Helping High School Music Students
Use College Fairs Effectively

By Barbra Weidlein, sponsored by

This year, fall recruitment season for colleges, universities, and conservatories throughout the United States will start off with college fairs held virtually. While face-to-face meetings with admission reps are ideal as students start their college exploration, this new way to connect is likely to become the way of the future.

Young female student in library with notebook | Brothers91


As a music educator, you can encourage your high school students to attend one or more of these fairs to help them figure out their next steps around applying to college—especially if music is their passion. They can visit any of the fairs or all of them—it’s up to them. And of course, they’re all free.


Who Benefits?

Those students who are certain they want to major, minor, or double major in music will find the performing arts fairs offered by the Music Admissions Roundtable to be especially valuable. They’ll meet with music school admissions officers from schools all over the United States who are ready to answer their questions and help them learn more about their schools.

Students who aren’t convinced that music is what they want to pursue in college will also benefit by attending at least one college fair. They will gain clarity about whether music is the right major to pursue. They’ll also learn more about the steps they’ll need to take in order to be accepted.

College fairs are most useful for juniors and seniors. But first-year students and sophomores can benefit too. They’ll be better prepared for narrowing down their choices once they’re ready to apply for college.


How to Help Your Students with Virtual College Fairs

The downside of college fairs is that they can inundate students with an overabundance of information, leaving them feeling overwhelmed, confused, and more anxious than ever.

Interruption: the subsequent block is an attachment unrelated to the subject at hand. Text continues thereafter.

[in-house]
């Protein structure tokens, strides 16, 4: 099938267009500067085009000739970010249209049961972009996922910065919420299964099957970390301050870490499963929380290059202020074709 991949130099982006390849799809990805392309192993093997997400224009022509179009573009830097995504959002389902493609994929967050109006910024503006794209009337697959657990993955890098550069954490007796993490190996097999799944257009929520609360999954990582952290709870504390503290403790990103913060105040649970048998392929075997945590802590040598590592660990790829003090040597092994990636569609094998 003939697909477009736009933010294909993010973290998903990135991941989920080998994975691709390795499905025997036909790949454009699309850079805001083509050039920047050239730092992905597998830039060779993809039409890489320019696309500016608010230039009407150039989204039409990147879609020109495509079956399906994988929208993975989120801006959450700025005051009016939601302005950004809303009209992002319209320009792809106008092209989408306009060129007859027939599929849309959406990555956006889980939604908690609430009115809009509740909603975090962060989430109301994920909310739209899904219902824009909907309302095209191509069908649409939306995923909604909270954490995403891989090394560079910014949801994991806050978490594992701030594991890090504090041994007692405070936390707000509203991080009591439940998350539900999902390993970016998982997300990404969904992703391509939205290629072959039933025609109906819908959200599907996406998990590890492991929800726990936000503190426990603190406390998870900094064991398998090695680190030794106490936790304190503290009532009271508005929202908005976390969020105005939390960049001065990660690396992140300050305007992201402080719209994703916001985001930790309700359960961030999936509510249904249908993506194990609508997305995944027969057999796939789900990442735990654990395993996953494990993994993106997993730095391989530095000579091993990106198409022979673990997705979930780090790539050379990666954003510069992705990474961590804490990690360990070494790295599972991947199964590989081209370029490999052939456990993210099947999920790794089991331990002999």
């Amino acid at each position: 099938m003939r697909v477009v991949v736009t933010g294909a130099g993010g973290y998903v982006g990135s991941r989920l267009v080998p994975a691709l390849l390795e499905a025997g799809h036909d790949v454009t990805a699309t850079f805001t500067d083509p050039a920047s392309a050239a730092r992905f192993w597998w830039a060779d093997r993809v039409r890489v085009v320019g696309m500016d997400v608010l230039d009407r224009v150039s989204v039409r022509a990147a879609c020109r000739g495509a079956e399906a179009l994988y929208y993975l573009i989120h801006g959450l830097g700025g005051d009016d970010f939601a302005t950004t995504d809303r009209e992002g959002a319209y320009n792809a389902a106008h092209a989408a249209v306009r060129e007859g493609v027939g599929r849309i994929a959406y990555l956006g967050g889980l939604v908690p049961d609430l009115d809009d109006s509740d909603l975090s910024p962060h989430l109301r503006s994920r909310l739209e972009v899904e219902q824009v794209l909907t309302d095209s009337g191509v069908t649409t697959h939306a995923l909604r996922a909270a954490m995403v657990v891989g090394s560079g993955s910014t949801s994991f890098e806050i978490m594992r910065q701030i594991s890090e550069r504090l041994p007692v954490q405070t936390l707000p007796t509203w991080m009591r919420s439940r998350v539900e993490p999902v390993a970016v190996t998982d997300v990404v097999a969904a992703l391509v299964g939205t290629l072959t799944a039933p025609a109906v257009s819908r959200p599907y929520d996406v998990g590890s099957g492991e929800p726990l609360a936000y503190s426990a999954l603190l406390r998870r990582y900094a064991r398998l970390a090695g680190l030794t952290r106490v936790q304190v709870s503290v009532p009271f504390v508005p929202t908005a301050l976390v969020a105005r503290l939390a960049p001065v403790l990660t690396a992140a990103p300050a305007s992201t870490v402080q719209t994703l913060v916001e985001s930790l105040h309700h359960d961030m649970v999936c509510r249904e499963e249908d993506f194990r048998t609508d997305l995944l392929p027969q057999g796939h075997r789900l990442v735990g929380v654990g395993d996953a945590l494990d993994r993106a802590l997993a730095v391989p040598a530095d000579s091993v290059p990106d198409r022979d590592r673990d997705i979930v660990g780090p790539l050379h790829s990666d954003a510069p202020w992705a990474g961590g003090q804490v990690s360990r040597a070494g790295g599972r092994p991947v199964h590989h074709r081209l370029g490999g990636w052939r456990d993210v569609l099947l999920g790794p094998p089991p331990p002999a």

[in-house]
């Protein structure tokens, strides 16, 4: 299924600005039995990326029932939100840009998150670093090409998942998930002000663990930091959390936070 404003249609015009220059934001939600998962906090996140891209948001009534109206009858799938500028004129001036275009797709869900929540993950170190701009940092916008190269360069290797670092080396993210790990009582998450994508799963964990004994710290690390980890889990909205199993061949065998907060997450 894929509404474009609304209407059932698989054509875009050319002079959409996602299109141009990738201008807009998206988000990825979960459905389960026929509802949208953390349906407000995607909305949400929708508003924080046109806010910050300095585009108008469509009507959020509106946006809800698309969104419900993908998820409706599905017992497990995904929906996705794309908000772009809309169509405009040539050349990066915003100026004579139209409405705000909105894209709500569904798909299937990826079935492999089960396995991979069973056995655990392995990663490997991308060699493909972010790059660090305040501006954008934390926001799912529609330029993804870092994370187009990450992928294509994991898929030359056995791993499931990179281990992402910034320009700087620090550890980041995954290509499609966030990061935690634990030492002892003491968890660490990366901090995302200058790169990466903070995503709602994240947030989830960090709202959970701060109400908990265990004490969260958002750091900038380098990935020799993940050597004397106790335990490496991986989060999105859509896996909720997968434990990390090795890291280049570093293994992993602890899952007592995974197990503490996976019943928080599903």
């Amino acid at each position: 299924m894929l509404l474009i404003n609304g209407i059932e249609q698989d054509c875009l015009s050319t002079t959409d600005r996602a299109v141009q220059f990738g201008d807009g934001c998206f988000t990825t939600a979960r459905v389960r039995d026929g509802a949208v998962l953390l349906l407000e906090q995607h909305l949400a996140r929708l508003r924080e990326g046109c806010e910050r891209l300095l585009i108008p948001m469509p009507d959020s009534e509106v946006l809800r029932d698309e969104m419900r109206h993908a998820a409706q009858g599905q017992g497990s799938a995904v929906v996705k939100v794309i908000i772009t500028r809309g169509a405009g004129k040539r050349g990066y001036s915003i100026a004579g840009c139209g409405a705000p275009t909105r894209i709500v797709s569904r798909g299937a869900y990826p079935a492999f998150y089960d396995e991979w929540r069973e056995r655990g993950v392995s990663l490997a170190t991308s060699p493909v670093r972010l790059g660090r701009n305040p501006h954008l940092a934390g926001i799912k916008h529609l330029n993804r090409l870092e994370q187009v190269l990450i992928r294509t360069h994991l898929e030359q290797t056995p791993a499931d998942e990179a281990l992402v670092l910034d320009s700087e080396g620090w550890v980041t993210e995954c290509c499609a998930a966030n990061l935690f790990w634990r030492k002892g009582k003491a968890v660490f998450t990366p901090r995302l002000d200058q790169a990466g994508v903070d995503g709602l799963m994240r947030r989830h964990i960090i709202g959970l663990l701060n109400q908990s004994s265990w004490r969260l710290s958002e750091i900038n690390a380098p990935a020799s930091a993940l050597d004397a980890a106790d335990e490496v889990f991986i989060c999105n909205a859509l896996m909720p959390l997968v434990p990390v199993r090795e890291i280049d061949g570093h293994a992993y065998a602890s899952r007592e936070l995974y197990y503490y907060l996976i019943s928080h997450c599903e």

smiling Black male student on phone at laptop in library online college fairs | PeopleImages


How can you help your students without it adding another demand to your already-overflowing to-do list?

This article, “How to Make Virtual College Fairs Work for You,” was created specifically to help students get the most out of attending virtual college fairs. By sharing the link with students, you’ll provide them with what they need to prepare to attend any of the fairs offered this fall—and beyond. Several interesting topics may also emerge for classroom discussion. Dates and links to upcoming fairs are included at the end of the article.

“Thank you to! This resource and consulting system has brought so much ease to a stressful and uncertain college application process. I was able to work through each step of auditions, essays, and decision-making smoothly!”—High School Senior, Rhode Island


About the author:

Barbra Weidlein presentingBarbra Weidlein is co-founder and director of Created in 2011, the website provides free accessibility to high quality, objective information for all students interested in pursuing any area of music. It offers everything her son, now a professional musician and producer, would have benefited from when he was still in high school and thinking about majoring in music. Barbra has worked in educational publishing for most of her career in addition to working as a college counselor and consultant, educational writer, and adult education instructor. Her background includes BA and MS degrees in psychology and human development, support for high school music programs, and many years of piano study and women’s choral singing.

Follow on Facebook, Twitter @MajoringInMusic, and Instagram @MajoringInMusic.

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The National Association for Music Education (NAfME) provides a number of forums for the sharing of information and opinion, including blogs and postings on our website, articles and columns in our magazines and journals, and postings to our Amplify member portal. Unless specifically noted, the views expressed in these media do not necessarily represent the policy or views of the Association, its officers, or its employees.

September 22, 2020. © National Association for Music Education (

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